Randomized Control Trial of RFP-C
This two-year study is supported by The FAR Fund. Recruitment began in January 2017. The project involves a clinical trial utilizing the RFP-C method, comparing 20 children receiving the intervention with 20 children in a wait list control group (who also receive treatment at a later date). Effectiveness will be measured in terms of severity of ODD symptoms and changes in emotion regulation skills. The RFP-C manual is specifically designed for use by a wide range of psychotherapy disciplines and professionals. Our long-term goals include wide dissemination of the RFP-C approach for use in schools, community mental health clinics, and outpatient clinics. We also hope to pursue multi-site studies with other research groups in the future in order to obtain an evidence based practice designation for children with disruptive disorders.
RFP-C Parenting Intervention
This study will examine the efficacy of a novel parent group for externalizing behaviors based on the RFP-C treatment model, which targets emotion regulation and emphasizes that all behavior has meaning. The study will collect data from a pilot group parent intervention to assess changes in children’s externalizing symptoms, parental self-efficacy, and parenting stress before and after intervention.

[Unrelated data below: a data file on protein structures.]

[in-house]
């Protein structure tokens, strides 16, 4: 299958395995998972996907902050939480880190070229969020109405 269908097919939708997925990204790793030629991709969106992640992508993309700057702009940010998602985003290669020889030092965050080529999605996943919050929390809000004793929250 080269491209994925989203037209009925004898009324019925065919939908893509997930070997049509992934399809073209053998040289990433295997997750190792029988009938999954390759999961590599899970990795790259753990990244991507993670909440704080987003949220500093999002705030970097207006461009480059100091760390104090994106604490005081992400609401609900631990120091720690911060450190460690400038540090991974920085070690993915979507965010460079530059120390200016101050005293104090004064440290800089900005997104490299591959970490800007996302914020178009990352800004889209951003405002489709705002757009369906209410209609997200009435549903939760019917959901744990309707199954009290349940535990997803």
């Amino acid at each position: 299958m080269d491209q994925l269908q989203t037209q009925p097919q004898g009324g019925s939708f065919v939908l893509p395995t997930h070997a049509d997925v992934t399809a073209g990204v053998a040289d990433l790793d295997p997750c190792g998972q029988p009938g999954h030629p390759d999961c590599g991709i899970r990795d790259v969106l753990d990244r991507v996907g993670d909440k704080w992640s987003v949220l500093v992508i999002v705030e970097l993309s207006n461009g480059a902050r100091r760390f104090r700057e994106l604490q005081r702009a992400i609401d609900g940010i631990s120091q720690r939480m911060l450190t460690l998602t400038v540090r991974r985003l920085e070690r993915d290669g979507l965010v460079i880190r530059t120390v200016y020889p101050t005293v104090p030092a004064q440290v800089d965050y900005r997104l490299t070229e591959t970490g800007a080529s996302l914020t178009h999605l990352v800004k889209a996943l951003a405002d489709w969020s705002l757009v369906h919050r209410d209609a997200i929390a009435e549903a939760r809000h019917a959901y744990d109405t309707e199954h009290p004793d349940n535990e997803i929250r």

Pilot Study of Regulation Focused Psychotherapy for Children
This pilot study was funded by the New York Psychoanalytic Society and Institute and was completed in 2016 and involved providing RFP-C treatment to children with symptoms of oppositional defiant disorder. here is a critical need for the development, evaluation, and implementation of evidence-based psychodynamic treatments for children and adolescents (Fonagy, 2003). RFP-C is a novel, manualized, time-limited psychodynamic treatment approach for children who manifest disruptive behaviors and emotional dysregulation. This twenty-session psychotherapy method operationalizes individual play therapy approaches for children with externalizing behaviors, including ODD. Results of this study have been published in the American Journal of Psychiatry.
Supervision in RFP-C
This project examined the effects of supervision in RFP-C and how this influences trainee therapists’ professional development. We examined the effects of supervision on trainee self-efficacy, theoretical orientation, and views on predicted treatment prognosis in a hypothetical case. Trainees felt greater self-efficacy, identified more with principles of psychodynamic therapy, and had a more favorable prediction for the prognosis of a hypothetical client after participating in ongoing RFP-C supervision and training.